Denton accounting firm Hankins, Eastup, Deaton, Tonn & Seay recently presented the Denton and Sanger school districts with clean audit reports for the 2011-12 fiscal year.
The districts were issued unqualified opinions, signifying significantly sound finances, and the firm, according to the two reports, identified no findings or areas of noncompliance for either school district.
At the close of the 2011-12 fiscal year, June 30, Denton added more than $13.5 million to its general fund reserves, according to the report presented to the school board Nov. 13. The district finished the year with more than $77.4 million in its general fund reserves. Of the monies in fund balance at the close of the 2011-12 fiscal year, nearly $59.3 million or 32.5 percent is unassigned reserves.
The school district’s fiscal year runs from July 1 to June 30.
For the 2011-12 fiscal year, the district reduced positions, restructured programs, downsized staffing for central service divisions and contracted custodial services to offset the shortfall in its state funding.
Board Member Jim Alexander, at a Nov. 13 board meeting, commended the district staff for their work in being fiscally responsible.
“We are in relatively good shape in spite of the difficulty we’ve been through … and it’s a good thing that we’ve got some sound fiscal footing,” he said.
Some contributing factors to the addition to the general fund reserves, according to the report, included an increase in property tax revenues, a decrease in expenditures and “state foundation and per capita funding.”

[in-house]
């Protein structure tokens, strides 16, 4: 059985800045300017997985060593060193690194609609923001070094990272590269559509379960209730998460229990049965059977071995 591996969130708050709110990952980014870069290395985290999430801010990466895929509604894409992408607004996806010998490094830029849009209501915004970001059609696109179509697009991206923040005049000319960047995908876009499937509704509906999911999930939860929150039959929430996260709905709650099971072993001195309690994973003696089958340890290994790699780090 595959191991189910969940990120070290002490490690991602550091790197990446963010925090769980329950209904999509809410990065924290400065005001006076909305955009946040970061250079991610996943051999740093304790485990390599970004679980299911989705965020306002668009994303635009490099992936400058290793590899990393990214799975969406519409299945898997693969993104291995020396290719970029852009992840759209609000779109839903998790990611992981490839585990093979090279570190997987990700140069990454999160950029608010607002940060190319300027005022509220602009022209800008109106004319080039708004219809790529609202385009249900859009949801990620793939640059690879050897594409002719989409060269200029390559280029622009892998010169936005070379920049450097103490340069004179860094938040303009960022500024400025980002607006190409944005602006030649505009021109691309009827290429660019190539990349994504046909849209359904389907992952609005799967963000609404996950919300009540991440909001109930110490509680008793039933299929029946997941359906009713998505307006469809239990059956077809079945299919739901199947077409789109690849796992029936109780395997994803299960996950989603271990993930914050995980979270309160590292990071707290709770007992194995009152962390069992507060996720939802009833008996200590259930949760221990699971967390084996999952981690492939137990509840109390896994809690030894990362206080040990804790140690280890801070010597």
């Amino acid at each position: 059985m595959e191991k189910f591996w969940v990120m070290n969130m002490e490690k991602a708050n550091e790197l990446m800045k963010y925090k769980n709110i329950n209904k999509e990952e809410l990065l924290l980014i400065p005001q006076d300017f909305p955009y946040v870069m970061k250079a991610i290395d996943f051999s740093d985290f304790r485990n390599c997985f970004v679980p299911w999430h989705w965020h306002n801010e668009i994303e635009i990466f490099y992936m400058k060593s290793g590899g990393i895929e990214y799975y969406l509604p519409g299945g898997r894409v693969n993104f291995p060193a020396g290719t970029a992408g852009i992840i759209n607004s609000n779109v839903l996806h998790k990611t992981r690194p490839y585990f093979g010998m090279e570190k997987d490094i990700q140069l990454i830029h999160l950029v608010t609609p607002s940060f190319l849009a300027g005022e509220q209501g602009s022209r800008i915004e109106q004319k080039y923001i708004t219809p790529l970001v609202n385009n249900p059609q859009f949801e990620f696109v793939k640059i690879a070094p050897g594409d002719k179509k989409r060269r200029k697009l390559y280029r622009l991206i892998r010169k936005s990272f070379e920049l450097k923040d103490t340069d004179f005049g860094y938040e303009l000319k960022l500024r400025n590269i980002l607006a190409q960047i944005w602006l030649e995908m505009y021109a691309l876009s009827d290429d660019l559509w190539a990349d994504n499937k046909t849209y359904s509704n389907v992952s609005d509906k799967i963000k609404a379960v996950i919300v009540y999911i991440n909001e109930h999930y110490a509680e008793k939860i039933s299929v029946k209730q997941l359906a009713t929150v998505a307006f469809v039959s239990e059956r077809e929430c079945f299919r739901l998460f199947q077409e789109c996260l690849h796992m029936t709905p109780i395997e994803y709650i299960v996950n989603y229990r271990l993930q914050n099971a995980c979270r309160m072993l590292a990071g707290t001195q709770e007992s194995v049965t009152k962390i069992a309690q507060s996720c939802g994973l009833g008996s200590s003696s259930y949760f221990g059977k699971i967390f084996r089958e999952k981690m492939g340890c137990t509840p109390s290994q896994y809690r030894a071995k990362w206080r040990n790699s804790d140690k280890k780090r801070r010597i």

District officials have said they intend to allocate the additional money added to reserves to major maintenance items needing attention, such as bus and technology replacements, which have been delayed. Some of the reserves money will also be assigned on a one-time basis to other district programs.
Independent auditor Carl Deaton of Hankins, Eastup, Deaton, Tonn & Seay told board members the district was within the 90 to 100 percent range of the optimum fund balance and cash flow that the Texas Education Agency requires for the district to cover operating expenses in case of emergency.
Board President Mia Price said it’s generally recommended that a district be between the 50 and 150 percent range of the optimum fund balance and cash flow.
According to the report, the district added more than $4.98 million to reserves in its debt service fund, which is used to pay the district’s debt. At the close of the 2011-12 fiscal year, debt service reserves totaled more than $47.1 million. While tax revenues increased by nearly $1.3 million, so did the debt service expenses, which increased by more than $1.6 million, according to the report.
A total of $357,517 was added to the child nutrition fund, according to the report. That brought net assets for the fund to more than $3.4 million at the close of the 2011-12 fiscal year.
Overall, Price said she was pleased with the audit report.
“It was a clean audit, and that’s always our goal is to have a clean audit,” she said. “As we continue to grow, it is very important to maintain our checks and balances with our financial policies, and I’m very proud of the work of our financial office and our purchasing office.”